Bitte geben Sie beim Zitieren dieser Rezension die exakte URL und das Datum Ihres Besuchs dieser Online-Adresse an.
This volume makes available previously unpublished research materials on senatusconsulta (decrees of the Senate) assembled by Edoardo Volterra (1904-1984), on the grounds that they are not simply of historic interest, but have real scholarly value. Volterra was one of the most significant scholars of Roman law during the 20th century, having a particular interest in issues of the palingenesis of normative materials. Following his death, his large research library was gifted to the École Française de Rome (being now housed in the library at the Palazzo Farnese), with the intention of fostering research into Roman law. This generated several digital projects, including the Projet Volterra at University College London  , with which the author of this review has been involved, dealing with the imperial constitutions of the later empire; and LEPOR , based in Paris, which has been creating a new Rotondi (Leges Publicae Populi Romani, Milan, 1912) for formal Roman statutes.
Most recently, however, the PAROS project at WWU-Münster , led by Pierangelo Buongiorno, has been seeking to create a complete annotated palingenesia of senatusconsulta for the period 509BC to AD284. The work of Volterra himself has turned out to be not only a key inspiration, but also ingredient, for this project. As early as 1940 Volterra published an article on senatorial decrees in the Nuovo Digesto Italiano, which included a brief annotated register of almost 200 items dating between the 2nd century BC and the 6th century AD. This was expanded, in detail more than in number, in the Novissimo Digesto Italiano (Turin, 1969). Both these articles have been republished with background essays by the PAROS project. 
But even more significant, Volterra's papers, deposited along with his library, have been discovered to contain extensive materials for a "complete and systematic" collection of senatusconsulta, which was barely reflected even in the 1969 article, and which he was working up for publication even at the time of his death.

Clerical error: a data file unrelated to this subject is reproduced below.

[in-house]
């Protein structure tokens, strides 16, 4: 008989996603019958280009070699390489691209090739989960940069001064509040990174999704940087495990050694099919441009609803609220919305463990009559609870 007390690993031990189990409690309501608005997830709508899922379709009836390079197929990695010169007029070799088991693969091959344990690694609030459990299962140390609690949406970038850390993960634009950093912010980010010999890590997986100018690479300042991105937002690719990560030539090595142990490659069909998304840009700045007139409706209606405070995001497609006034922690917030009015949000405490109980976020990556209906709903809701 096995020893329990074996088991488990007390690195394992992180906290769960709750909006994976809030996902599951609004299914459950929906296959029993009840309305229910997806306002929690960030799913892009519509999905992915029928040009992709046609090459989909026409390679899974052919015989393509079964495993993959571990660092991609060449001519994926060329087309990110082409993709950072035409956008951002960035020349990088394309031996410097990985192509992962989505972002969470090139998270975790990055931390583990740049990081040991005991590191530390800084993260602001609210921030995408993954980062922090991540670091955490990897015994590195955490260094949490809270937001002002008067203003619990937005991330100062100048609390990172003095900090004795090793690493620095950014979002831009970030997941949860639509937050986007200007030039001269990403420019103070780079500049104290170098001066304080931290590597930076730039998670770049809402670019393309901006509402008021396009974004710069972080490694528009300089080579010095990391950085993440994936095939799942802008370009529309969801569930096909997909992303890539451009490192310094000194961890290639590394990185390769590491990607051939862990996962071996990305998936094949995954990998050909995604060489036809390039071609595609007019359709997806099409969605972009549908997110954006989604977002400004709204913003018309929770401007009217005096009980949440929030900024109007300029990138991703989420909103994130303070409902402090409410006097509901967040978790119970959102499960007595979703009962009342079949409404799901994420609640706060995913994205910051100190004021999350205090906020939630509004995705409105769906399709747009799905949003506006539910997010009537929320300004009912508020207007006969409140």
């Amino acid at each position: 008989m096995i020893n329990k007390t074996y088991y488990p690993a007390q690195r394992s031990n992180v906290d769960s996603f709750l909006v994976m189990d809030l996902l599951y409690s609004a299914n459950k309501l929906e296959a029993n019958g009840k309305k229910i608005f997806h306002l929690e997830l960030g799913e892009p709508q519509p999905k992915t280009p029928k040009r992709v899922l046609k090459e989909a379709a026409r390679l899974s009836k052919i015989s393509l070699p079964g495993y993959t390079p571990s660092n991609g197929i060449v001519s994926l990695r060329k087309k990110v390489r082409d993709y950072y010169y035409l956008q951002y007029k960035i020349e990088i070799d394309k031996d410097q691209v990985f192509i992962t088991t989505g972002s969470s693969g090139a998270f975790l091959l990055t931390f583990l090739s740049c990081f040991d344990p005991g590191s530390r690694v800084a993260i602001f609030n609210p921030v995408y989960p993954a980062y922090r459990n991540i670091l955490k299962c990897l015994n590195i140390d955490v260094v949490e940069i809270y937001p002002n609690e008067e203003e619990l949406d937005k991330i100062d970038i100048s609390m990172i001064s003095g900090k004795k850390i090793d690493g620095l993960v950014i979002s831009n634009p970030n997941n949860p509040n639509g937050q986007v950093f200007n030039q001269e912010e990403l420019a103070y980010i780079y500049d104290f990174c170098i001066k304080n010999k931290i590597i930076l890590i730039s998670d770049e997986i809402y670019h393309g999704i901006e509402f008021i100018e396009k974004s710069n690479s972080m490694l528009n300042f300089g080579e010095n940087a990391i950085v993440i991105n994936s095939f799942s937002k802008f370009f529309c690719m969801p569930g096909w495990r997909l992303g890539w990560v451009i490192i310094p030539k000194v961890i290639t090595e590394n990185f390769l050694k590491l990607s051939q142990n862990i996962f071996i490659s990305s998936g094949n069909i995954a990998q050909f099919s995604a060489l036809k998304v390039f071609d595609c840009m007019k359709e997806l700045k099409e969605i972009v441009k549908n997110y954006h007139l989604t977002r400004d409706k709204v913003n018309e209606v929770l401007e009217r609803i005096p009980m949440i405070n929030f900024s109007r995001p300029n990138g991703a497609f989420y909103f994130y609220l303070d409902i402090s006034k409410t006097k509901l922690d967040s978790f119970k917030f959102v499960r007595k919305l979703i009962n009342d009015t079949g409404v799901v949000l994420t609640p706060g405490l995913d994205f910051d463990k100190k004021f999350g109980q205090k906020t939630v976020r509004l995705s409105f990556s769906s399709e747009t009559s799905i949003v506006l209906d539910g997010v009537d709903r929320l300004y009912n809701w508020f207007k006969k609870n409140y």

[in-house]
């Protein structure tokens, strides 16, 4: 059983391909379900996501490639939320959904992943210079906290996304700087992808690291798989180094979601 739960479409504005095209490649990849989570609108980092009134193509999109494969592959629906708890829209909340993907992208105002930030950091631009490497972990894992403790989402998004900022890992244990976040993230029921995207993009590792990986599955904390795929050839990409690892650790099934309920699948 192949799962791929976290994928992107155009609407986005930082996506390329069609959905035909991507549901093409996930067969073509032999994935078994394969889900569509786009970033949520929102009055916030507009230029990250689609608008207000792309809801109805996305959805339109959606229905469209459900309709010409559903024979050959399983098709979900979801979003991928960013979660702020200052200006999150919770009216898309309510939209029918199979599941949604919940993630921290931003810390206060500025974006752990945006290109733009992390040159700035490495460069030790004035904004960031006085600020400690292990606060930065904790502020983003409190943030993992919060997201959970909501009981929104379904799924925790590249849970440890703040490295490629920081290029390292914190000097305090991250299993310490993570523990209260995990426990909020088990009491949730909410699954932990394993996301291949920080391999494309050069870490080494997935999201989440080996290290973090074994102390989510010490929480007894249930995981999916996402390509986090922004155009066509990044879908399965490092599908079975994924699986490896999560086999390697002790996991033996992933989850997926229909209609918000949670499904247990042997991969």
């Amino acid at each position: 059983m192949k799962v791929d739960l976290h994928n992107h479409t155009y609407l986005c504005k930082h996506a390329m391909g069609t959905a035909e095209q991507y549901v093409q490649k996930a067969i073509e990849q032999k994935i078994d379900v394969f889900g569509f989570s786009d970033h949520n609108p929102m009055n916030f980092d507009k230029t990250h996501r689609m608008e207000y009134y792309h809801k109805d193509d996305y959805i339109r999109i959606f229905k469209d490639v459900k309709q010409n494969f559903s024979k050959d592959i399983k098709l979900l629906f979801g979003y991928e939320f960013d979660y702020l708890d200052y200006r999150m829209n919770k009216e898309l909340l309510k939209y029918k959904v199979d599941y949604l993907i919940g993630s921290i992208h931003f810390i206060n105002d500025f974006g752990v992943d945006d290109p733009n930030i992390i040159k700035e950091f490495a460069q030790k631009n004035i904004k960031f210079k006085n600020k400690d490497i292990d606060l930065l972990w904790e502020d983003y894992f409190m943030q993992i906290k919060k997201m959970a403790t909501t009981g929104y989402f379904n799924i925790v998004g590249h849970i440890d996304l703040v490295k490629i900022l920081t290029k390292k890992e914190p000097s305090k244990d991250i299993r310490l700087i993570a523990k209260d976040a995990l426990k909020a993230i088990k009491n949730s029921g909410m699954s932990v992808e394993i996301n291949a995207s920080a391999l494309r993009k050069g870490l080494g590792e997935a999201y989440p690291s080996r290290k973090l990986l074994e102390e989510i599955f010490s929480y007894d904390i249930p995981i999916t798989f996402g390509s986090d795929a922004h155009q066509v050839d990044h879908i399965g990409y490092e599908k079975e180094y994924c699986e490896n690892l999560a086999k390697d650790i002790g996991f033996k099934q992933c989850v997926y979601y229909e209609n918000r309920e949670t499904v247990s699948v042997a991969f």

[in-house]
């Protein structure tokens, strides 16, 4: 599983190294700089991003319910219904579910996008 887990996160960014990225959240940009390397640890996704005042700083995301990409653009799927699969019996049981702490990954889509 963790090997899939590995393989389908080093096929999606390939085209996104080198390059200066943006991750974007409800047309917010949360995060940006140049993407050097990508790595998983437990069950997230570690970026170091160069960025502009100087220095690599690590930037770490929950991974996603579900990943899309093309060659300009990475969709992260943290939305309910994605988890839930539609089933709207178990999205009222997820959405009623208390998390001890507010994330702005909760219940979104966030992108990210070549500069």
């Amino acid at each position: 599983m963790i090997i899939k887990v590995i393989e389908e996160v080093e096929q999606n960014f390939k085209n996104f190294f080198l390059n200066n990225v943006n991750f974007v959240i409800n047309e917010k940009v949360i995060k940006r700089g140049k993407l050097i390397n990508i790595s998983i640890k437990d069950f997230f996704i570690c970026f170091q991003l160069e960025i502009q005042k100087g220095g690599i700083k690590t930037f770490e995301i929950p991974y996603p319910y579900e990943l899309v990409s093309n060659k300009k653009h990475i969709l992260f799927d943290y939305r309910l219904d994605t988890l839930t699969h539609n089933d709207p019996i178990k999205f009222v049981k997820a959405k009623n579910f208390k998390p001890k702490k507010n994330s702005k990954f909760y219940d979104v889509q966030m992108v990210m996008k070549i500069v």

Three introductory essays discuss the general background to respectively Volterra's material (Buongiorno, 1-11), the methodological context for the regal and early Republican material (Thibaud Lanfranchi, 13-35), and the editorial principles adopted in publishing the Raccolta and repertorio (Terrinoni, 37-60).
Spread across ten boxes among the Volterra papers (detailed at 2-8, 38-46) are two types of material. First are Buste 400-401 containing in final form and almost ready for the press, the Raccolta of senatusconsulta in chronological order covering the years 753-389BC. These survive in broadly parallel manuscript and typed carbon-copy versions (sample images at 50-55). There are in total 297 items in two sequences (nos. 1-197, 1-100), which are printed with continuous numeration (at 63-374), but with two anomalies (no. 277b [=88b] is a later addition, no. 290 [=83] a missing phantom,). Further, one item (no. 26; Q. Marcius Rex) rather belongs to the 2nd C. BC (Lanfranchi 15). These entries clearly show how Volterra prioritized the verbatim quotation of the sources (although his Italian translations are not included), with varying degrees of discussion (sometimes none at all), and only limited citation of scholarly bibliography. The editors do not intervene to supplement or update the bibliography, although they sometimes choose to follow alternative editions of the ancient sources and add missing paragraph references in square brackets (43-45).